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VOL. 46 | NO. 40 | Friday, October 7, 2022

Biden global strategy tackles China, Russia, domestic needs

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WASHINGTON (AP) — The White House laid out a national security strategy Wednesday aimed at checking an ascendant China and a more assertive Russia even as it stressed that domestic investments are key to helping the U.S. compete in the critical decade ahead.

The administration's first national security strategy, a document required by statute, stresses the need for a foreign policy that balances the interests of global allies with those of middle-class Americans.

"We understand that if the United States is to succeed abroad, we must invest in our innovation and industrial strength, and build our resilience, at home," the strategy states. "Likewise, to advance shared prosperity domestically and to uphold the rights of all Americans, we must proactively shape the international order in line with our interests and values."

In broad brushstrokes, the strategy sketches a "decisive moment" for national security, as President Joe Biden faces an arguably more complicated world than when he took office 21 months ago in the midst of the worst global pandemic in a century. At the same time, the White House said policy-makers must "avoid the temptation to view the world solely through a competitive lens, and engage countries on their own terms."

Biden came to office championing a "foreign policy for the middle class" that sought to put greater focus on China as a rising economic and military competitor, reinvigorate alliances that had frayed during the Trump administration and protect human rights, all while looking out for U.S. interests.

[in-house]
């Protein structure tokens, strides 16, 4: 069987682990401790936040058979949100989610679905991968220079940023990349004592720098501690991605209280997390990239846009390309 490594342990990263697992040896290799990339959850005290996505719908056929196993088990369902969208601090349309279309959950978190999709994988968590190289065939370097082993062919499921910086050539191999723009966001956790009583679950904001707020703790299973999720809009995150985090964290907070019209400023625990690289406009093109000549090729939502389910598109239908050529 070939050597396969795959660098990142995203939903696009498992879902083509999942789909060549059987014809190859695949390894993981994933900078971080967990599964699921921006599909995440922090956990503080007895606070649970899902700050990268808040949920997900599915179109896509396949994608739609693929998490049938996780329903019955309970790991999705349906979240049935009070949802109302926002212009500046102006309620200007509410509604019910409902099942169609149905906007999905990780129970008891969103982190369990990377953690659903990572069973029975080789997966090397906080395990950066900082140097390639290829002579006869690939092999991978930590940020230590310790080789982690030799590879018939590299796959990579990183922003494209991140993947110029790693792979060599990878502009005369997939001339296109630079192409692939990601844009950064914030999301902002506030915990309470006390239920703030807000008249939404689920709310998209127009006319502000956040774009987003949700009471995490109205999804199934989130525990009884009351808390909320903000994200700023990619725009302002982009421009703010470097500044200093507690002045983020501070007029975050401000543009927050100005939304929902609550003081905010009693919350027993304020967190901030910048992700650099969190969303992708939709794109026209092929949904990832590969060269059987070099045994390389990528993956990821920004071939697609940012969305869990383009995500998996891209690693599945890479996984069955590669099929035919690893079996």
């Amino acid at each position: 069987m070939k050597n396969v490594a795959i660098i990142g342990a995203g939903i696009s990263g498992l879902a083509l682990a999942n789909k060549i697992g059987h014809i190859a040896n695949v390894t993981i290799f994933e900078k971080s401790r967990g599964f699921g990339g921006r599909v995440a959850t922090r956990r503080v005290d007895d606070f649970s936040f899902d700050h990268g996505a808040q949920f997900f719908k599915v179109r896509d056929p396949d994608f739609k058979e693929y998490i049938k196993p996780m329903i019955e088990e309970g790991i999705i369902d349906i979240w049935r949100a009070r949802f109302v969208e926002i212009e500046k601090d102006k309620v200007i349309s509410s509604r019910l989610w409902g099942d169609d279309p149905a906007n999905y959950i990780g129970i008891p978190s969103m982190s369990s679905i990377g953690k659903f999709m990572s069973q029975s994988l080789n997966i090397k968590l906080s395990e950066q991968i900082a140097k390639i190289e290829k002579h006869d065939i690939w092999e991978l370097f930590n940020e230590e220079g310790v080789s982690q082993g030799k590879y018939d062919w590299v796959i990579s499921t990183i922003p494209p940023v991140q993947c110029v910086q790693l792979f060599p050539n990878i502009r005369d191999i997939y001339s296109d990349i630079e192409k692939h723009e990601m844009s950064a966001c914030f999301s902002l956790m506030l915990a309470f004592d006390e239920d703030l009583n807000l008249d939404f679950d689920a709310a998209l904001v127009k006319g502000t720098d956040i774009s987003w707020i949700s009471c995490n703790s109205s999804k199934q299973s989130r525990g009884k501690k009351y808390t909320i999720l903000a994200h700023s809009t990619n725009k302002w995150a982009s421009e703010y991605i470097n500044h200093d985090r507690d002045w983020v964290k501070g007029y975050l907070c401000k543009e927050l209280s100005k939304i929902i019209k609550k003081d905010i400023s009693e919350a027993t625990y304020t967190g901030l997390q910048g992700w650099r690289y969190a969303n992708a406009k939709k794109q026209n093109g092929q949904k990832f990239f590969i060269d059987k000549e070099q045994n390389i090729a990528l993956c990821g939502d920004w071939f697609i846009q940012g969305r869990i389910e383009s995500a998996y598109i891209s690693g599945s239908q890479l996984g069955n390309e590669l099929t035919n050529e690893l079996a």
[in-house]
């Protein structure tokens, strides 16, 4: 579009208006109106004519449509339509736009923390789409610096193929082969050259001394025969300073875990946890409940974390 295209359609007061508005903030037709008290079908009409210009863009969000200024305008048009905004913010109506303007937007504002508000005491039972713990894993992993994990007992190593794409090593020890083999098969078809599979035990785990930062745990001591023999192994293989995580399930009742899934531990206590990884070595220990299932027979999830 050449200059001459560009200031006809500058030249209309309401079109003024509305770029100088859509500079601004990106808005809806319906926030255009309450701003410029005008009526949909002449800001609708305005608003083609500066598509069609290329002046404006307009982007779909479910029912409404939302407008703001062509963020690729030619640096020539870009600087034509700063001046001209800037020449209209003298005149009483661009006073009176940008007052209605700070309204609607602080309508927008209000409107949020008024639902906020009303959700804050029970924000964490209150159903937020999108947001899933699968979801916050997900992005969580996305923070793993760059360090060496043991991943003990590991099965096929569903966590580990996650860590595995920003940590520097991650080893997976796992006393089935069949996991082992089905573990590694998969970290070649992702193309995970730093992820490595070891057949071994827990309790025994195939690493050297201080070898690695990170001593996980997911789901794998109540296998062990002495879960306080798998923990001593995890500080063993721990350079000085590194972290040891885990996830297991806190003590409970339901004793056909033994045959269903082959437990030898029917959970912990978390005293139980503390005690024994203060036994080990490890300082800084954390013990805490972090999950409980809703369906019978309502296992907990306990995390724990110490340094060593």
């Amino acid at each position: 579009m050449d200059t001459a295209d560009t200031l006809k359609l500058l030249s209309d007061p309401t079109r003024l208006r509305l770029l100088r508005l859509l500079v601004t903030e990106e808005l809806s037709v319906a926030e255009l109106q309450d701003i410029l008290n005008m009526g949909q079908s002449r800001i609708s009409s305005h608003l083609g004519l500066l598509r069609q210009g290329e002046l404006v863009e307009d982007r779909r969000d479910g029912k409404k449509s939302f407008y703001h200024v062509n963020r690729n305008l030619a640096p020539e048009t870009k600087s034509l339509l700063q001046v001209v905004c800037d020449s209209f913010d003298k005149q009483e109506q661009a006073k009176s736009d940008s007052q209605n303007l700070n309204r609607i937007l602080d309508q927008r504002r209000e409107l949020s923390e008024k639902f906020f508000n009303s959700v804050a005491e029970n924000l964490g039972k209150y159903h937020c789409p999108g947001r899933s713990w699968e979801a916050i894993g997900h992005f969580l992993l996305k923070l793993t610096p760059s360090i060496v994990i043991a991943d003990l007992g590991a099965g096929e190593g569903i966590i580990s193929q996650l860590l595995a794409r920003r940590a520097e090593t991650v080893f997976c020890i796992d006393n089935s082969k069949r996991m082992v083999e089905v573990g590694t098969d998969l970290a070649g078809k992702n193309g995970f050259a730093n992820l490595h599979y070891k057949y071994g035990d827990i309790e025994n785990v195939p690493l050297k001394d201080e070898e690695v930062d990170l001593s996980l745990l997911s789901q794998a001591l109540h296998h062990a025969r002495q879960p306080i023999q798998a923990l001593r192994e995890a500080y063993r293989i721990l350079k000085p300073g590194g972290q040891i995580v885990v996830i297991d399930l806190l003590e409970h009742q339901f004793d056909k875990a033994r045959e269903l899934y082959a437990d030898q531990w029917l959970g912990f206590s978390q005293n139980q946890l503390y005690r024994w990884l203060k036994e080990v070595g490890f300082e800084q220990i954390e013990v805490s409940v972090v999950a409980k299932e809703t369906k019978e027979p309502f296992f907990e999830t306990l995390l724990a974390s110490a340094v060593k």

Administration officials say that the focus on U.S. interests remains central to Biden's foreign policy vision. But the new strategy document also reflects the long list of crises that has left the world facing shared challenges including climate change, food insecurity, communicable diseases, and inflation.

"We've broken down the dividing line between foreign policy and domestic policy to make far-reaching investments here at home in our industrial and innovation base that will increase our competitiveness and better position us to deal with everything from climate to global health, to food security, to energy," National Security Adviser Jake Sullivan said.

The document stresses the necessity of competing effectively with China, which the administration says is the only competitor that has both the intent and, increasingly, the capability to reshape the international order, while constraining a dangerous Russia.

Biden is dealing with a nearly eight-month Russian war in Ukraine that is wracking the global economy, increasingly assertive action by China toward the self-ruled island of Taiwan, mounting nuclear concerns in Iran and North Korea, and strained relations with the oil-rich kingdom of Saudi Arabia.

"Around the world, the need for American leadership is as great as it has ever been. We are in the midst of a strategic competition to shape the future of the international order," Biden said in the introduction to the document. "Meanwhile, shared challenges that impact people everywhere demand increased global cooperation and nations stepping up to their responsibilities at a moment when this has become more difficult."

Sullivan is set to deliver a speech at Georgetown University to outline the strategy.

On the issue of oil, Biden said Wednesday the administration would "react to Saudi Arabia" in response to the Riyadh-led OPEC+ alliance announcement last week that it would cut oil production. The president's comments came after he said a day earlier that the Saudis would face "consequences" for the move.

Democratic lawmakers are pushing legislation that would halt U.S. military sales to the Saudis in light of the oil production cut, which White House officials say will help another OPEC+ member, Russia, pad its coffers as it prosecutes its war in Ukraine.

Biden has already begun reviewing potential actions and will consider the call for a halt on arms sales to Riyadh. Sullivan said a decision on arms sales was not imminent.

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